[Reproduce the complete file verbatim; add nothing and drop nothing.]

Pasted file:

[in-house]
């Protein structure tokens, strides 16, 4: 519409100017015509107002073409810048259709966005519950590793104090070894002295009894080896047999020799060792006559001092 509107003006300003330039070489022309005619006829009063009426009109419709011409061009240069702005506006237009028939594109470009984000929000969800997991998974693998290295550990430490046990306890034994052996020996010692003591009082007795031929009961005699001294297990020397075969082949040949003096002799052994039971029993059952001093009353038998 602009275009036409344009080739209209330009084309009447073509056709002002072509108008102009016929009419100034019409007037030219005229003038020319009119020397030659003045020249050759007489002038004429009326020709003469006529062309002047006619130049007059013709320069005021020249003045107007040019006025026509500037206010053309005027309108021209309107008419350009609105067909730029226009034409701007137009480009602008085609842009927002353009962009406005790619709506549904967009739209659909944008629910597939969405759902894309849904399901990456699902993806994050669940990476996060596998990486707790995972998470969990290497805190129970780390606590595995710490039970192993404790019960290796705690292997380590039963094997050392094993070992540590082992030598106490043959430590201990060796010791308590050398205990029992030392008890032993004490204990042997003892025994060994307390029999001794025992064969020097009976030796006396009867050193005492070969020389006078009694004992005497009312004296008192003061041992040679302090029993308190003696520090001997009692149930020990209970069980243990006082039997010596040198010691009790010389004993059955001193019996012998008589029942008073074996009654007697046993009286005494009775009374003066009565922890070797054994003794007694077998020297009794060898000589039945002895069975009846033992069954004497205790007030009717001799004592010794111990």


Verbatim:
[in-house]
């Protein structure tokens, strides 16, 4: 519409100017015509107002073409810048259709966005519950590793104090070894002295009894080896047999020799060792006559001092 509107003006300003330039070489022309005619006829009063009426009109419709011409061009240069702005506006237009028939594109470009984000929000969800997991998974693998290295550990430490046990306890034994052996020996010692003591009082007795031929009961005699001294297990020397075969082949040949003096002799052994039971029993059952001093009353038998 602009275009036409344009080739209209330009084309009447073509056709002002072509108008102009016929009419100034019409007037030219005229003038020319009119020397030659003045020249050759007489002038004429009326020709003469006529062309002047006619130049007059013709320069005021020249003045107007040019006025026509500037206010053309005027309108021209309107008419350009609105067909730029226009034409701007137009480009602008085609842009927002353009962009406005790619709506549904967009739209659909944008629910597939969405759902894309849904399901990456699902993806994050669940990476996060596998990486707790995972998470969990290497805190129970780390606590595995710490039970192993404790019960290796705690292997380590039963094997050392094993070992540590082992030598106490043959430590201990060796010791308590050398205990029992030392008890032993004490204990042997003892025994060994307390029999001794025992064969020097009976030796006396009867050193005492070969020389006078009694004992005497009312004296008192003061041992040679302090029993308190003696520090001997009692149930020990209970069980243990006082039997010596040198010691009790010389004993059955001193019996012998008589029942008073074996009654007697046993009286005494009775009374003066009565922890070797054994003794007694077998020297009794060898000589039945002895069975009846033992069954004497205790007030009717001799004592010794111990």